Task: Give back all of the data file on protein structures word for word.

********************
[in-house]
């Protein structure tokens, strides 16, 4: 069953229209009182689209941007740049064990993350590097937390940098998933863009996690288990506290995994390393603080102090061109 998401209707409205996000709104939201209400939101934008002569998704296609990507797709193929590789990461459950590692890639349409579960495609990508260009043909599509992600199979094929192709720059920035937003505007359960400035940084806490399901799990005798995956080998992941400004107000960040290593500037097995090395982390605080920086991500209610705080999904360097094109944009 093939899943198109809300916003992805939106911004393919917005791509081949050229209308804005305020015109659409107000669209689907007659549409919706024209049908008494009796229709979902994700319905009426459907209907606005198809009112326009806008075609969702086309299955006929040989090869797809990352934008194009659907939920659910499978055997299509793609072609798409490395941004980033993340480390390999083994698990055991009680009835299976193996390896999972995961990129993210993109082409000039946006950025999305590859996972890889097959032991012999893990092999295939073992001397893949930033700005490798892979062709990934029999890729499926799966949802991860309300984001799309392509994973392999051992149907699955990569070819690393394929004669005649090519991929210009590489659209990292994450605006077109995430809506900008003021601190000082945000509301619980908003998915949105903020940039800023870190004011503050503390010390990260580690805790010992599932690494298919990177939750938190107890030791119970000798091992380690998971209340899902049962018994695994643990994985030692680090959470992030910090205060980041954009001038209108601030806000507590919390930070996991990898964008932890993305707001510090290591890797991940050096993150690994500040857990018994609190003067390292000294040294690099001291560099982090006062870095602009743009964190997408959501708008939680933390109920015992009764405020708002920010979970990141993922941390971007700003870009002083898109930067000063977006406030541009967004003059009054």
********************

[in-house]
């Protein structure tokens, strides 16, 4: 069953229209009182689209941007740049064990993350590097937390940098998933863009996690288990506290995994390393603080102090061109 998401209707409205996000709104939201209400939101934008002569998704296609990507797709193929590789990461459950590692890639349409579960495609990508260009043909599509992600199979094929192709720059920035937003505007359960400035940084806490399901799990005798995956080998992941400004107000960040290593500037097995090395982390605080920086991500209610705080999904360097094109944009 093939899943198109809300916003992805939106911004393919917005791509081949050229209308804005305020015109659409107000669209689907007659549409919706024209049908008494009796229709979902994700319905009426459907209907606005198809009112326009806008075609969702086309299955006929040989090869797809990352934008194009659907939920659910499978055997299509793609072609798409490395941004980033993340480390390999083994698990055991009680009835299976193996390896999972995961990129993210993109082409000039946006950025999305590859996972890889097959032991012999893990092999295939073992001397893949930033700005490798892979062709990934029999890729499926799966949802991860309300984001799309392509994973392999051992149907699955990569070819690393394929004669005649090519991929210009590489659209990292994450605006077109995430809506900008003021601190000082945000509301619980908003998915949105903020940039800023870190004011503050503390010390990260580690805790010992599932690494298919990177939750938190107890030791119970000798091992380690998971209340899902049962018994695994643990994985030692680090959470992030910090205060980041954009001038209108601030806000507590919390930070996991990898964008932890993305707001510090290591890797991940050096993150690994500040857990018994609190003067390292000294040294690099001291560099982090006062870095602009743009964190997408959501708008939680933390109920015992009764405020708002920010979970990141993922941390971007700003870009002083898109930067000063977006406030541009967004003059009054």